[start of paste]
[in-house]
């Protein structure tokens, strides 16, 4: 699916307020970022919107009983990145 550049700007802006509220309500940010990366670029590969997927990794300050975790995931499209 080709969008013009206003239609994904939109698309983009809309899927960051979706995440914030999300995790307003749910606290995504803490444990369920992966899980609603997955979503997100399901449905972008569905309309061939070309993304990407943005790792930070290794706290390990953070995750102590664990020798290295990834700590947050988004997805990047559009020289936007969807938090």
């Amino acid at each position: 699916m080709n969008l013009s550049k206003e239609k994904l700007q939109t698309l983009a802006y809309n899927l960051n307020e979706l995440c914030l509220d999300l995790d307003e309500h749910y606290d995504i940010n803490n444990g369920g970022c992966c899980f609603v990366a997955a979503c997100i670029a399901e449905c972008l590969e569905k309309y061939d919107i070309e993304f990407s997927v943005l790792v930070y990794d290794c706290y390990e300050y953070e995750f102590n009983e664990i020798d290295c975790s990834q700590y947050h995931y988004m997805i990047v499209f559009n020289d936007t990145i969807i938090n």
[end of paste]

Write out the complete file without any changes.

[in-house]
């Protein structure tokens, strides 16, 4: 699916307020970022919107009983990145 550049700007802006509220309500940010990366670029590969997927990794300050975790995931499209 080709969008013009206003239609994904939109698309983009809309899927960051979706995440914030999300995790307003749910606290995504803490444990369920992966899980609603997955979503997100399901449905972008569905309309061939070309993304990407943005790792930070290794706290390990953070995750102590664990020798290295990834700590947050988004997805990047559009020289936007969807938090």
């Amino acid at each position: 699916m080709n969008l013009s550049k206003e239609k994904l700007q939109t698309l983009a802006y809309n899927l960051n307020e979706l995440c914030l509220d999300l995790d307003e309500h749910y606290d995504i940010n803490n444990g369920g970022c992966c899980f609603v990366a997955a979503c997100i670029a399901e449905c972008l590969e569905k309309y061939d919107i070309e993304f990407s997927v943005l790792v930070y990794d290794c706290y390990e300050y953070e995750f102590n009983e664990i020798d290295c975790s990834q700590y947050h995931y988004m997805i990047v499209f559009n020289d936007t990145i969807i938090n």